Findings Of Fact

Source: The Hitavada      Date: 18 Sep 2017 11:44:12

According to the Supreme Court, it was not appropriate for the HC to embark upon the task of re-appreciation of evidence in the second appeal and disturb the concurrent findings of the court below, which are the fact-finding courts.

IN THE judgement of the case – Ramathal v. Maruthathal & Others, delivered on August 22, Justice N.V. Ramana and Justice Prafulla C. Pant, at the Supreme Court have ruled that if there are concurrent findings of facts, High Court is not justified in overturning the concurrent findings of facts in a suit for specific performance of an agreement of sale. In second appeal, High Court could not have reversed the findings of fact.

In its judgement, the apex court has stated that before dealing with this issue, whether the HC went wrong in interfering with a question of fact in a second appeal, it would be necessary to look into certain clauses of the agreement in order to effectively deal with this issue.

The appeal in this case, by special leave was directed against the judgement and decree passed by the Madras HC on March 14, 2014, in a second appeal 1819/2001, wherein the HC allowed the second appeal by setting aside the concurrent findings of fact of the courts below. During pendency of the appeal, respondent 1 and 3 having settled the disputes by compromise deed on August 4, 2014, this appeal was pursued only against respondent 2.

Both the courts below (trial court and first appellate court) concurrently found that survey was not conducted by the seller, as no material was placed in support of the same. Moreover, statements of Defendant’s two witnesses were disbelieved. Courts below relied upon the fact that in CRP No. 2195/1989, the HC had given a categorical finding that the property was not surveyed and the price was also not ascertained. As those factual findings had become final, the trial court as well as the first appellate court came to the conclusion that plaintiff/buyer seller/defendant failed to fulfil his part of the contract.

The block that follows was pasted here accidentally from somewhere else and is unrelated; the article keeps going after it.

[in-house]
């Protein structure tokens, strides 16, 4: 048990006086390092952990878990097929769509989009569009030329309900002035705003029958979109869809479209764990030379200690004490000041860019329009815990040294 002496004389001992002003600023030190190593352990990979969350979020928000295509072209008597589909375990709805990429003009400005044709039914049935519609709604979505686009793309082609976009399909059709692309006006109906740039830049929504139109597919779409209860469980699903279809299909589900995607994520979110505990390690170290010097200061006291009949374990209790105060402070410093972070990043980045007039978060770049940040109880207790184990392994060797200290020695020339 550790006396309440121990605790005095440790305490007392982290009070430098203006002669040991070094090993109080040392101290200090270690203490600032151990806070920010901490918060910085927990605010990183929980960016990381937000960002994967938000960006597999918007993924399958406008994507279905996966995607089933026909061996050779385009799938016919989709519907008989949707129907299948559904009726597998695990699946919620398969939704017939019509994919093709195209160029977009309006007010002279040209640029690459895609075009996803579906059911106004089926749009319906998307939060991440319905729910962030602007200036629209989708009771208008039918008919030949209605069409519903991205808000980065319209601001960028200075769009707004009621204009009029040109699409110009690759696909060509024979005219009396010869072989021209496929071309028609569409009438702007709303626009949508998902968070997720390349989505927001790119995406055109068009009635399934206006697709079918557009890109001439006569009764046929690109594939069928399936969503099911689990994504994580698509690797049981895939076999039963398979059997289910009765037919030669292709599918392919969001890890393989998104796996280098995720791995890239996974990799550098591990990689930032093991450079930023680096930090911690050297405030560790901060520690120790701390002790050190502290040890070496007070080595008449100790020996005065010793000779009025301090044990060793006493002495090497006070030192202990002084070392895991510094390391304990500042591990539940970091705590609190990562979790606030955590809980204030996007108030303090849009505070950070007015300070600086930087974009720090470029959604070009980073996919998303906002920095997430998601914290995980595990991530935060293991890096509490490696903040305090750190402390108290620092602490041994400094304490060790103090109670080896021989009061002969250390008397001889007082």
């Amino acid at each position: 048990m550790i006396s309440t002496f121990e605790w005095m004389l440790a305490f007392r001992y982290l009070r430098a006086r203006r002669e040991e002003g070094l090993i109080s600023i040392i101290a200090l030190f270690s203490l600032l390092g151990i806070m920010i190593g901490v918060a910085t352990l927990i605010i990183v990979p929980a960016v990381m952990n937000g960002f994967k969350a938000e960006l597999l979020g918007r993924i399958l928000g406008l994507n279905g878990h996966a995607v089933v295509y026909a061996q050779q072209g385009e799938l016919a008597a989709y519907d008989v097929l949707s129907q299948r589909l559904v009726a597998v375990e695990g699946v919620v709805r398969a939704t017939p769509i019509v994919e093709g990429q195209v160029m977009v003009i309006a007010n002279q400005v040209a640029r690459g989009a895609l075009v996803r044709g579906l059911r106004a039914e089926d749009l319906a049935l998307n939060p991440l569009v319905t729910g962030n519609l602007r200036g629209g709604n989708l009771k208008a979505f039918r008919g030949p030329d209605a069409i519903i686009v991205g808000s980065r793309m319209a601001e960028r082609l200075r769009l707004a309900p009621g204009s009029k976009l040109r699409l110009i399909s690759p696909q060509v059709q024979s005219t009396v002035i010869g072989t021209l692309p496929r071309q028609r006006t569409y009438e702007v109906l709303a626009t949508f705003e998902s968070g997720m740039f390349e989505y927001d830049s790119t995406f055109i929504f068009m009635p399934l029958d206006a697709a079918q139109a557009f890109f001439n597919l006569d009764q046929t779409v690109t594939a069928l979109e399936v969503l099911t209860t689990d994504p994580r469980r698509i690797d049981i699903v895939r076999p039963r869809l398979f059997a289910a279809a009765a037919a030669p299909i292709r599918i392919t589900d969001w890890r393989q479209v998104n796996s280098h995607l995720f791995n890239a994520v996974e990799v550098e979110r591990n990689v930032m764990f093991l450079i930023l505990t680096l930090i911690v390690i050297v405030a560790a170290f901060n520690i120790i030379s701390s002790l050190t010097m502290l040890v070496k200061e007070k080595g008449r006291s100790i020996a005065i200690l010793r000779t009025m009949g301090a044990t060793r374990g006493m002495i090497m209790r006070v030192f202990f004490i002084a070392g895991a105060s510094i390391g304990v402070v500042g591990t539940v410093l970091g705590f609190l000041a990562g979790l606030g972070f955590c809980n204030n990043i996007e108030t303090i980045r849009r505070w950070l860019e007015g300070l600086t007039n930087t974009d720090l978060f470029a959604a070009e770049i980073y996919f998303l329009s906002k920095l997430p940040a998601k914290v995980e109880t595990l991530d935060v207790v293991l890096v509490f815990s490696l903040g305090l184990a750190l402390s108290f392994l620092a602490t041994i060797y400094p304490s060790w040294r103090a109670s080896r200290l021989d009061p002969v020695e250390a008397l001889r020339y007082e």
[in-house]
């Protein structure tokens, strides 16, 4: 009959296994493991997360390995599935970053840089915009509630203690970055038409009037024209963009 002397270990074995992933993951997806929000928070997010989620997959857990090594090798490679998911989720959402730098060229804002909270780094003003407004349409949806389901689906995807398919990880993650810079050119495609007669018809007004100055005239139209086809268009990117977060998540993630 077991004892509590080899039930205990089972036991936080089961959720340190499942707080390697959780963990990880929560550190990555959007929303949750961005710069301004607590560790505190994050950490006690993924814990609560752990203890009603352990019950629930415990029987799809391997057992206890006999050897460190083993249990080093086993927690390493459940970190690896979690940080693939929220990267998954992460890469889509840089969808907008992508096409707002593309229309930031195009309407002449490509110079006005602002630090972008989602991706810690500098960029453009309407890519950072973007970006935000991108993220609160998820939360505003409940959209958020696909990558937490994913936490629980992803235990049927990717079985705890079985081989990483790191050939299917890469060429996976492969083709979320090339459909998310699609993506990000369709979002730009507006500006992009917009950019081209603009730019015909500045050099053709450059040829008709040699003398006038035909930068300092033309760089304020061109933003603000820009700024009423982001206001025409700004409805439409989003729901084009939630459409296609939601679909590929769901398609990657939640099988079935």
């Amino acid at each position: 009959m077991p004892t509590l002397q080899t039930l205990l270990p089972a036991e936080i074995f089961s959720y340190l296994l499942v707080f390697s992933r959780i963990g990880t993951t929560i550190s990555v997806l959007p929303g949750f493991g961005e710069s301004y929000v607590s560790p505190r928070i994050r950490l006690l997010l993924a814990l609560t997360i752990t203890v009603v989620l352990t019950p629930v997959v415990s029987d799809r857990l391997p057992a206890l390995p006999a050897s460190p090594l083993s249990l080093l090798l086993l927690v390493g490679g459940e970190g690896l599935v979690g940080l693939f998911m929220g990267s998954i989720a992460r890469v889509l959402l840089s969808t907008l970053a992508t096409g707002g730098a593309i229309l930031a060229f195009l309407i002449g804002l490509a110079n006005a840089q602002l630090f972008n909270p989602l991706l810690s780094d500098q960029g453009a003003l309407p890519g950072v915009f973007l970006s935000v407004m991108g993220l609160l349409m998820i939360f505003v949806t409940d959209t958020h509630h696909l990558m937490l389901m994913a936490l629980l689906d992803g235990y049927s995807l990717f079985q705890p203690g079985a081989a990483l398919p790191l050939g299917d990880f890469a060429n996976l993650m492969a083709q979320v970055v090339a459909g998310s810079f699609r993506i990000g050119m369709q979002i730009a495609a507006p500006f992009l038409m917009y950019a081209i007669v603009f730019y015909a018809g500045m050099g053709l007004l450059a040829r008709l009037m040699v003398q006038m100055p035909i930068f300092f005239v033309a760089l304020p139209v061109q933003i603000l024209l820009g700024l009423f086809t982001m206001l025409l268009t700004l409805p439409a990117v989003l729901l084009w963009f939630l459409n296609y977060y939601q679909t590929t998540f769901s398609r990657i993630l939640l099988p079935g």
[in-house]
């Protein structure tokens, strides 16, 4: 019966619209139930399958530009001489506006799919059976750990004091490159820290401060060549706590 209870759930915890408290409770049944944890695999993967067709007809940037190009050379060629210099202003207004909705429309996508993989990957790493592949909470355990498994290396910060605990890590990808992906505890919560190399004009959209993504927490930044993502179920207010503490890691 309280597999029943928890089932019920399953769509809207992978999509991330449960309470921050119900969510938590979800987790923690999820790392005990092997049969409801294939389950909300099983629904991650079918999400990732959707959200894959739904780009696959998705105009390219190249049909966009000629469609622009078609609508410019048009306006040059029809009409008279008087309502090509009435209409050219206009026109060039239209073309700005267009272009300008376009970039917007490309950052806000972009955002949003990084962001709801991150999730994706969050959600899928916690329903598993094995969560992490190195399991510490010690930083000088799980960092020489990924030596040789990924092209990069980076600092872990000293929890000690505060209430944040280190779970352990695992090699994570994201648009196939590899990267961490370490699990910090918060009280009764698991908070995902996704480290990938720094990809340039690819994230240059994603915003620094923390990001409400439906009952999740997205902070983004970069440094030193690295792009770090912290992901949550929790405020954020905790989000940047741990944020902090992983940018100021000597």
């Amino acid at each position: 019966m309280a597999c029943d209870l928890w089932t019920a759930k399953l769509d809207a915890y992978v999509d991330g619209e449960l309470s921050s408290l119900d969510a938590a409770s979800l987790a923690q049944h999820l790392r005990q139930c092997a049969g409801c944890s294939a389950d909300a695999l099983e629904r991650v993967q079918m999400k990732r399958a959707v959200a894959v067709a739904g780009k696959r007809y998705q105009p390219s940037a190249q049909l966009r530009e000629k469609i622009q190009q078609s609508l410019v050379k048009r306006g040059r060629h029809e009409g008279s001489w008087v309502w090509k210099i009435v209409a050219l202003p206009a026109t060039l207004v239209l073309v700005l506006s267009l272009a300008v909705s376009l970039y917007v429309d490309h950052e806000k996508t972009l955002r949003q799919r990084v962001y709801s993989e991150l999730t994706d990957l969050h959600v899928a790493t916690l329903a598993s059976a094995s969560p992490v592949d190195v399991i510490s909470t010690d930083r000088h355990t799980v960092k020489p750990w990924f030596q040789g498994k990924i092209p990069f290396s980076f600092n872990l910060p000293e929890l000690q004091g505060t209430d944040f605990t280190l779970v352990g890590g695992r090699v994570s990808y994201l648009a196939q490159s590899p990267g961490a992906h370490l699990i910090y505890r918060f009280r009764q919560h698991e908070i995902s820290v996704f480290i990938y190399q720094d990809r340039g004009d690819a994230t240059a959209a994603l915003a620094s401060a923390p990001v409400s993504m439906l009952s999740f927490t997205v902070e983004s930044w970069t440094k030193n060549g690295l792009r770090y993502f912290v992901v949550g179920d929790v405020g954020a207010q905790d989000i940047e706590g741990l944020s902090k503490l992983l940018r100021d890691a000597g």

The agreement stipulated Rs 1,01,000 per acre as the sale consideration. A time period of one year was stipulated for buyer to execute the sale. Further, it narrates that if the seller commits any default or refuses to execute the sale deed in favour of buyer, then the buyer shall have the right to remit the balance amount in the court and go for compulsory registration, provided the buyer was ready to pay the balance amount, deducting the advance amount and ready to execute the sale deed.

In such a case, a seller had agreed to bear the entire expenses of litigation. Moreover, in order to convert the property into marketable plots, possession was also given to the buyer from the date of contract.

The seller had agreed for conducting survey of the scheduled property at their own cost and also agreed to demarcate the boundaries by affixing stones. Additionally, the sale consideration was agreed to be calculated according to the extent of land found in the survey. On the other hand, the buyer had agreed to pay the entire sale consideration within six months from the date of the contract.

The seller had agreed to rectify any hindrance which might occur in selling of the land other than those related to Government, Panchayat and Housing Board and to extend the period of agreement on happening of such hindrances. Moreover, the schedule of the property mentions the extent of property to be 1.87 ¾ acres.